College of Engineering
Richard M. Wabrek, Interim Dean
Professors Campo, Naidu, Neill, Robinson, Smedley, Stephens, Wilson
Associate Professors Moore, Stuffle
Assistant Professors Leung, Mc Whirter, Rao, Sadid
Adjunct Faculty Imel, Larson, Lineberry, O'Brien, Pumphrey, Smart
Adjunct Faculty Caffrey, Sisson
Doctor of Philosophy in Nuclear Science and Engineering
The doctoral program administered by Idaho State University is tailored to the individual needs and background of the student. The detailed program of study for each Ph.D. student is formulated in consultation with an advisory committee which takes into consideration the objectives and preparation of the candidate.
The degree of Doctor of Philosophy is granted for proven ability and scholarly attainment and must include recognized ability for independent investigation. Since it is a research degree, it is not granted solely on the completion of a certain number of credits, and therefore, there are no fixed credit requirements for the degree. Credits for the dissertation and the research on which it is based shall comprise a substantial portion of the program and will involve original and/or creative work.
Graduate School and College of Engineering requirements for admission include submission of application form and fee, transcripts, and results of GRE and TOEFL examinations. Approval by the College of Engineering and Graduate School depends on undergraduate and graduate GPA and GRE and TOEFL scores (for foreign students) as well as other considerations, as appropriate.
An advisory committee consisting of Idaho State University graduate faculty with the majority from the College of Engineering will be established for each student upon entry into the program. This committee will guide the student in establishing a program of course work and laboratory study based upon the results of the qualifying examination and personal interview. The program will ensure the student has adequate knowledge in each of the following areas as they apply to Nuclear Science and Engineering. These areas constitute the basic core curriculum associated with the degree.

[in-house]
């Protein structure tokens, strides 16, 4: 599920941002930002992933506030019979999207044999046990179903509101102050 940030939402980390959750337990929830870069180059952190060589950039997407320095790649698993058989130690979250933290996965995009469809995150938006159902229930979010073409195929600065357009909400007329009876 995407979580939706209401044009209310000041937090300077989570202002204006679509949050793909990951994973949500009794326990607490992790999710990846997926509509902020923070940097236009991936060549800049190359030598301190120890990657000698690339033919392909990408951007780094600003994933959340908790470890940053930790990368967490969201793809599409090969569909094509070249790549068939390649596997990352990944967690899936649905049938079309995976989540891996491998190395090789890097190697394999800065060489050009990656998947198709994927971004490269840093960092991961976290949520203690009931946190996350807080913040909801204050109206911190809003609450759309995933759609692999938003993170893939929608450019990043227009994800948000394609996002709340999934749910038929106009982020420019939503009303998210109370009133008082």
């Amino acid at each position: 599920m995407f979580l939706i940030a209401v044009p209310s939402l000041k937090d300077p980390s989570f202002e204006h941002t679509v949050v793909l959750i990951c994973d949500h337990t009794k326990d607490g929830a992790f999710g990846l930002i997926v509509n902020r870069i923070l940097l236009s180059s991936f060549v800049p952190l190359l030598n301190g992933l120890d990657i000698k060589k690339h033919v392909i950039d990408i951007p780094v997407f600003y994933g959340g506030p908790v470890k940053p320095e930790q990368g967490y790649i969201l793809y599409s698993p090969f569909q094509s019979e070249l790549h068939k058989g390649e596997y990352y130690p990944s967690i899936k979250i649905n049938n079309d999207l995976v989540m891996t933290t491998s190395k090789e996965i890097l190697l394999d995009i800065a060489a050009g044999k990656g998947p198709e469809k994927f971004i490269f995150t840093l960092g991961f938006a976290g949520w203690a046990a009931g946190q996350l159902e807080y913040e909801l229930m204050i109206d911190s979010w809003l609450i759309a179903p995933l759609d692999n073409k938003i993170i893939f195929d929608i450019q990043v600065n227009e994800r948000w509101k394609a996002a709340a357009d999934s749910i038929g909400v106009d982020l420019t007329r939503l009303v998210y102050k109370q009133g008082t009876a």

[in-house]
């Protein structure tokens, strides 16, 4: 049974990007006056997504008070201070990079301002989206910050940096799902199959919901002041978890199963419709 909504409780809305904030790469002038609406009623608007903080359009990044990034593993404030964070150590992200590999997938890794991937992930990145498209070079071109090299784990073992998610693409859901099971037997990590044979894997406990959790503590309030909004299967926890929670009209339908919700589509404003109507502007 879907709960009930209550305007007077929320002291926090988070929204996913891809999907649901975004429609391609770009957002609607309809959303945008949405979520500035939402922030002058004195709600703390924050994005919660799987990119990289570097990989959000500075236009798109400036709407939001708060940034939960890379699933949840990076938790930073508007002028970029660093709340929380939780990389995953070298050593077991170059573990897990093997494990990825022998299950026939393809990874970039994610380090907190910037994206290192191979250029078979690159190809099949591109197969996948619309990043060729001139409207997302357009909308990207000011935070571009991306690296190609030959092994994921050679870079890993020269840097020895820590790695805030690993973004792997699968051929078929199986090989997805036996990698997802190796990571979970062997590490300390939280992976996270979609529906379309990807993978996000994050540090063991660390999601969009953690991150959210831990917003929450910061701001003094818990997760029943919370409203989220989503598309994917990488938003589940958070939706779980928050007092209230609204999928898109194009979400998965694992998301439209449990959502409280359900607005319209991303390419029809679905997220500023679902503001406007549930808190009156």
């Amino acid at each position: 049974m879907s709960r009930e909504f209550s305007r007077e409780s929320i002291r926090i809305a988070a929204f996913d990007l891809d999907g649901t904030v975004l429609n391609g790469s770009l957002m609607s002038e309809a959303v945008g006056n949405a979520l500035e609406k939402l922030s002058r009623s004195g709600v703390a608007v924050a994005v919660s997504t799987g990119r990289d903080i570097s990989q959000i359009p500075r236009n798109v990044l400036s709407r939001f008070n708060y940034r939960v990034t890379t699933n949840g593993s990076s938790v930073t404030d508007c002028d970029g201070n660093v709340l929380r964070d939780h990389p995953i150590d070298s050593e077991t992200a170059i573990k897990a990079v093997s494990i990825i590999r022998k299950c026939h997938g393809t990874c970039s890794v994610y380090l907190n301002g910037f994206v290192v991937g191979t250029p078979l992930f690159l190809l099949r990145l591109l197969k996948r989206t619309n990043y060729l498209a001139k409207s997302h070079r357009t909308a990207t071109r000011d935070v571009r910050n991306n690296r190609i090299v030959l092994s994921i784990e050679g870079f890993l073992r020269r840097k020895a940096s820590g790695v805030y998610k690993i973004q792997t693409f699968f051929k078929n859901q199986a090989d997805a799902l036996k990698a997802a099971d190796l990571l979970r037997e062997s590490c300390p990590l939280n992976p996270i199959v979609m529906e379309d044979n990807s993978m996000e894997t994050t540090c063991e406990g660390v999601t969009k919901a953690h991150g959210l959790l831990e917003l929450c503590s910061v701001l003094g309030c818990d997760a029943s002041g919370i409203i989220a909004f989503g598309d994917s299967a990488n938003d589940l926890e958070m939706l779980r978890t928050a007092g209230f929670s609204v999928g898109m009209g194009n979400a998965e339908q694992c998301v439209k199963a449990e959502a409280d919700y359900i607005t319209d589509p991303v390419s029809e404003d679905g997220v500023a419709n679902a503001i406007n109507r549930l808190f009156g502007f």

The qualifying examination normally taken during the first year will cover all of the above areas as well as the background material in physics, mathematics and engineering needed as a foundation in these areas. The program of study required by the advisory committee to remove deficiencies found in the qualifying examination may be completed by taking formal course work offered by Idaho State University or another qualified institution, or it may be completed by self study or experience. If completed by the latter two means, that portion of the qualifying examination indicating deficiencies must be repeated.
- Nuclear Science including among other aspects, reactor core design, fuel management, interaction of radiation with matter, etc.
- Waste management and environmental concerns.
- Heat transfer and fluid flow including two phase flow.
- Kinetics and control systems.
- Safety and regulations.
Rather than requiring competence in a foreign language, the advisory committee will require the candidate to prepare a special paper which will consist of a literature search and research proposal. The topic covered should be distinctly different from the proposed doctoral dissertation research topic. The paper will be evaluated by the advisory committee prior to the general examination (which will be devoted to the proposed dissertation topic).
The program will normally require the equivalent of three years of full-time study beyond the master's degree, including research and preparation of the dissertation. The research and preparation of the dissertation must be done under the close supervision of the advisory committee to ensure that the equivalent of one full year of work for the degree is performed under Idaho State University graduate faculty.